June 2013
Volume 54, Issue 15
Free
ARVO Annual Meeting Abstract  |   June 2013
Beta-glucogallin Suppresses Lipopolysaccharide-induced Inflammatory Markers by Aldose Reductase Inhibition in Murine Macrophages and Ocular Tissues
Author Affiliations & Notes
  • KUN-CHE CHANG
    Ophthalmology, University of Colorado, Aurora, CO
    Pharmaceutical Sciences, University of Colorado, Aurora, CO
  • Brian Laffin
    Ophthalmology, University of Colorado, Aurora, CO
  • Jessica Ponder
    Pharmaceutical Sciences, University of Colorado, Aurora, CO
  • Anna Enzsoly
    Ophthalmology, Semmelweiss University, Budapest, Hungary
  • Janos Nemeth
    Ophthalmology, Semmelweiss University, Budapest, Hungary
  • Daniel LaBarbera
    Pharmaceutical Sciences, University of Colorado, Aurora, CO
  • Jonathan Petrash
    Ophthalmology, University of Colorado, Aurora, CO
    Pharmaceutical Sciences, University of Colorado, Aurora, CO
  • Footnotes
    Commercial Relationships KUN-CHE CHANG, None; Brian Laffin, Flagship Biosciences (E); Jessica Ponder, None; Anna Enzsoly, None; Janos Nemeth, None; Daniel LaBarbera, None; Jonathan Petrash, University of Colorado (P)
  • Footnotes
    Support None
Investigative Ophthalmology & Visual Science June 2013, Vol.54, 2928. doi:https://doi.org/
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      KUN-CHE CHANG, Brian Laffin, Jessica Ponder, Anna Enzsoly, Janos Nemeth, Daniel LaBarbera, Jonathan Petrash; Beta-glucogallin Suppresses Lipopolysaccharide-induced Inflammatory Markers by Aldose Reductase Inhibition in Murine Macrophages and Ocular Tissues. Invest. Ophthalmol. Vis. Sci. 2013;54(15):2928. doi: https://doi.org/.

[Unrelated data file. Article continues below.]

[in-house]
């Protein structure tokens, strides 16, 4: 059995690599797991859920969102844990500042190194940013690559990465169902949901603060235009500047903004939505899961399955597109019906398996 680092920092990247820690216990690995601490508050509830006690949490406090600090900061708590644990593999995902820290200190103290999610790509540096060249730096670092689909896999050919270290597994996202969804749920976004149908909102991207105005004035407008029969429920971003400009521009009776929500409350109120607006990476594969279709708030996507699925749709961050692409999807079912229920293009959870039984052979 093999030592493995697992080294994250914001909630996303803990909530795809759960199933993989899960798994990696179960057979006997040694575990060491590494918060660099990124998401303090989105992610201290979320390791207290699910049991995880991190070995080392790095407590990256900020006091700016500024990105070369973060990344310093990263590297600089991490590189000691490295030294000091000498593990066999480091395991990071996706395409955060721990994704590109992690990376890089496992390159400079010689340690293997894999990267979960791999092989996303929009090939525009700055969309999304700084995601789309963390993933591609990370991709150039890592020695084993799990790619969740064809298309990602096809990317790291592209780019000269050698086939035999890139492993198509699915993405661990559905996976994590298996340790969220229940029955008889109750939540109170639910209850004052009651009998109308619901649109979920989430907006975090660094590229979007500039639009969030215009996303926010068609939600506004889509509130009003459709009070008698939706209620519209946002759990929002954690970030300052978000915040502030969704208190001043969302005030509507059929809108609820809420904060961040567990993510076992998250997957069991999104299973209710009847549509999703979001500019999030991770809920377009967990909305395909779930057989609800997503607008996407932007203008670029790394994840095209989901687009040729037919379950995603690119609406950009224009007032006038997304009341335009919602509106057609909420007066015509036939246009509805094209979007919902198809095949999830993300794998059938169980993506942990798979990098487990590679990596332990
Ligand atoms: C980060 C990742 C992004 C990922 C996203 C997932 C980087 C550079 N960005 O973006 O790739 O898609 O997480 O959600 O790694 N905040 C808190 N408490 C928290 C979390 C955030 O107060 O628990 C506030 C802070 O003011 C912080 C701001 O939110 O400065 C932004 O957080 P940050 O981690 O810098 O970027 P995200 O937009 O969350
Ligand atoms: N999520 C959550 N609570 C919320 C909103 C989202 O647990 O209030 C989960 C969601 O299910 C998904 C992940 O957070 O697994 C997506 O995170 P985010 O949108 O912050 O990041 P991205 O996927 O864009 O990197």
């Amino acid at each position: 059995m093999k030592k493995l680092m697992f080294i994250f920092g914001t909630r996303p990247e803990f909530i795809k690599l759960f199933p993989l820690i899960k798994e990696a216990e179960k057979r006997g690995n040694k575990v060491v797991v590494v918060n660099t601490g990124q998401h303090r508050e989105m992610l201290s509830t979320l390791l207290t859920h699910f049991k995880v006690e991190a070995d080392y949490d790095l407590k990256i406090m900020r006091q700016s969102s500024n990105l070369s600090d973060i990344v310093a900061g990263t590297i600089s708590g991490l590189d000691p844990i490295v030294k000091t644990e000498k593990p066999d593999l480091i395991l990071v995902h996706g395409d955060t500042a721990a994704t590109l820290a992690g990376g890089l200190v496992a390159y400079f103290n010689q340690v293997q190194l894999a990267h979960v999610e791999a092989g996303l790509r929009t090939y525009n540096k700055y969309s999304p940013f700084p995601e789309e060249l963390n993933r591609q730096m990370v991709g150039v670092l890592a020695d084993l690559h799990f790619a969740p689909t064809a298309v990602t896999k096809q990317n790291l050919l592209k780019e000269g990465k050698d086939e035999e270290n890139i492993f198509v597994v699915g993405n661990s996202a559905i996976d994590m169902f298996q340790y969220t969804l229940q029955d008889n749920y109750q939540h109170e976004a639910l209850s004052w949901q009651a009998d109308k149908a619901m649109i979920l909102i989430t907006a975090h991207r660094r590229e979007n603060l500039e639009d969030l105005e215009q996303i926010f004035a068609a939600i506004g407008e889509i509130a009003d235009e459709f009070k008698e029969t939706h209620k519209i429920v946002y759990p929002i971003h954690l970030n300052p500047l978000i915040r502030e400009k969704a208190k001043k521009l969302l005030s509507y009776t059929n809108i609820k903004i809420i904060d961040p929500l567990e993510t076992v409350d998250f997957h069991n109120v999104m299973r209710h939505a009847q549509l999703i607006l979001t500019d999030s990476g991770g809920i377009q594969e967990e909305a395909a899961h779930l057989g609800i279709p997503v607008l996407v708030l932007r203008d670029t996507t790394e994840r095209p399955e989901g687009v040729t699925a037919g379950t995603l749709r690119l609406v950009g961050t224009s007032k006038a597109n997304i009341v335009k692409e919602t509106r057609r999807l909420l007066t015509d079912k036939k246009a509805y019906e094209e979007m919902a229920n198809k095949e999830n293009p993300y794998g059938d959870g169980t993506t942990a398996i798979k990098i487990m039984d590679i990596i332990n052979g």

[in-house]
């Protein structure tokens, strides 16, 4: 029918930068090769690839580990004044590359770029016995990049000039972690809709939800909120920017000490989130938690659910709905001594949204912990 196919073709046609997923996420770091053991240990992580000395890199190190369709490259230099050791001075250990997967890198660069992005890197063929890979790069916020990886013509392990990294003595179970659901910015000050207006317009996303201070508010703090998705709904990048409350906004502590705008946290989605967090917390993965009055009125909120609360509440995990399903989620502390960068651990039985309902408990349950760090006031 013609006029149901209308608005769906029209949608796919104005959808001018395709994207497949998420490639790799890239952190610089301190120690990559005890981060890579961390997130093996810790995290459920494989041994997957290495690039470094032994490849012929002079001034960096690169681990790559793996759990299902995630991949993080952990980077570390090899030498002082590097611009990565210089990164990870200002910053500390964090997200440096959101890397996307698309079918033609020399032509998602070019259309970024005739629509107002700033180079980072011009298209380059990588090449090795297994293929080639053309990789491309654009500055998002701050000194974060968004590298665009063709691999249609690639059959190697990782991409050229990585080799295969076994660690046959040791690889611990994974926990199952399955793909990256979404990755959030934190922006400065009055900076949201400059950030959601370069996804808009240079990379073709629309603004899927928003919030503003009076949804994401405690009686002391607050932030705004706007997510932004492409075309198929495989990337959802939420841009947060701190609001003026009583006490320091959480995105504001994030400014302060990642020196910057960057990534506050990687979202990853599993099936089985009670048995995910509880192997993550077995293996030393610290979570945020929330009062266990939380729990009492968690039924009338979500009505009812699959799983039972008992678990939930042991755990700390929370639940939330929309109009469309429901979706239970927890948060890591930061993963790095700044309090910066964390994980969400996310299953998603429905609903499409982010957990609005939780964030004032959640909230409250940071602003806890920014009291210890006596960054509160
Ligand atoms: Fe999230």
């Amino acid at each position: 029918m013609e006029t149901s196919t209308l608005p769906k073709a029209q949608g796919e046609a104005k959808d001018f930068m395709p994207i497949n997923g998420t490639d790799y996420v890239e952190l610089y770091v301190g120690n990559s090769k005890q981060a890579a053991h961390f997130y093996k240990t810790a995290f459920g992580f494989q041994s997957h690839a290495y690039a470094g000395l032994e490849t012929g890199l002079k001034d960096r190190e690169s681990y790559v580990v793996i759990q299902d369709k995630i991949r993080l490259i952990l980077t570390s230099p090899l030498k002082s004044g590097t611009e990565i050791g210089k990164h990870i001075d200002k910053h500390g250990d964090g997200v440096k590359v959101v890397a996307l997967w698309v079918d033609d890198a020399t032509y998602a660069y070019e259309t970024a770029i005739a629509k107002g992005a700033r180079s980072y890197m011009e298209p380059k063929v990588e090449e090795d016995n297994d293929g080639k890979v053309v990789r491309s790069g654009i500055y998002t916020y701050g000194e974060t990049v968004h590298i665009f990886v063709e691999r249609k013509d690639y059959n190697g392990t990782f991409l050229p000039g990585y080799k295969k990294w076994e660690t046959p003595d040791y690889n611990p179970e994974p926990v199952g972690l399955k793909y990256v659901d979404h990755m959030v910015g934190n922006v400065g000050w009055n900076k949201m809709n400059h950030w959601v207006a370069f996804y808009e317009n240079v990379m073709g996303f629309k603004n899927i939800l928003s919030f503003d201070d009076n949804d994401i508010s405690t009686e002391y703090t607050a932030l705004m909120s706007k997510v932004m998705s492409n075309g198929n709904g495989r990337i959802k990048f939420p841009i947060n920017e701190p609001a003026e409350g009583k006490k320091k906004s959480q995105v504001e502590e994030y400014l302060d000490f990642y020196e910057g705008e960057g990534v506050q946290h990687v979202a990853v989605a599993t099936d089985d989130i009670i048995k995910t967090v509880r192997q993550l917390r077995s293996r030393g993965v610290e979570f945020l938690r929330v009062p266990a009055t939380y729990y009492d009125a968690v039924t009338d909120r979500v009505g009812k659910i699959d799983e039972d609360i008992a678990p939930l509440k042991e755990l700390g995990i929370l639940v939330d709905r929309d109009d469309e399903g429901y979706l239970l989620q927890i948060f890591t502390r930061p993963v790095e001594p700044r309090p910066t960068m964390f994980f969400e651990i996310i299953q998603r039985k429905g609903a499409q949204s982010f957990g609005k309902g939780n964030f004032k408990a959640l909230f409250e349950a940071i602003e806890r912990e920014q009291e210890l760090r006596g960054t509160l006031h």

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      © ARVO (1962-2015); The Authors (2016-present)

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Abstract

Purpose: Uveitis is a chronic inflammatory disease of the eye and can be induced in experimental mice by exposure to endotoxins such as lipopolysaccharide (LPS). Among other effectors, aldose reductase (AR) has been linked to ocular inflammation in the endotoxin-induced uveitis (EIU) model. We recently discovered β-glucogallin (BGG) as a novel AR inhibitor from extracts of the Indian gooseberry (Emblica officinalis). The purpose of this study is to investigate whether BGG is effective against various inflammatory markers in the EIU model.

Methods: Cytotoxicity of BGG was determined by cell viability assay. AR activity in cells was estimated by measuring sorbitol accumulation with an enzyme-linked assay. The detection of inflammatory markers was investigated by ELISA assay and western blotting. The presence and severity of uveitis was estimated by counting inflammatory cells in histological sections. The morphology of macrophage cells was observed by fluorescence microscopy. Cell migration was measured using a transwell assay. Active MMP-9 was detected by gelatin zymography.

Results: BGG showed low cytotoxicity in Raw264.7 murine macrophages (5% cell growth inhibition in the presence of 50 µM) and effectively inhibited AR activity as measured by suppression of sorbitol accumulation by approximately 50% compared to control. In addition, BGG prevented LPS-induced release of TNF-α and IL-1β, activation of JNK, p38 and lowered ROS levels. We also demonstrated that BGG suppresses the infiltration of inflammatory cells into the ocular media of mice with experimental uveitis. In Raw267.4 macrophages, BGG attenuated LPS-induced morphological changes and migration, and inhibited activation of MMP-9.

Conclusions: These results suggest that BGG may be useful as a therapeutic agent against inflammatory diseases in the eye.

Keywords: 746 uveitis-clinical/animal model • 514 enzymes/enzyme inhibitors • 503 drug toxicity/drug effects  
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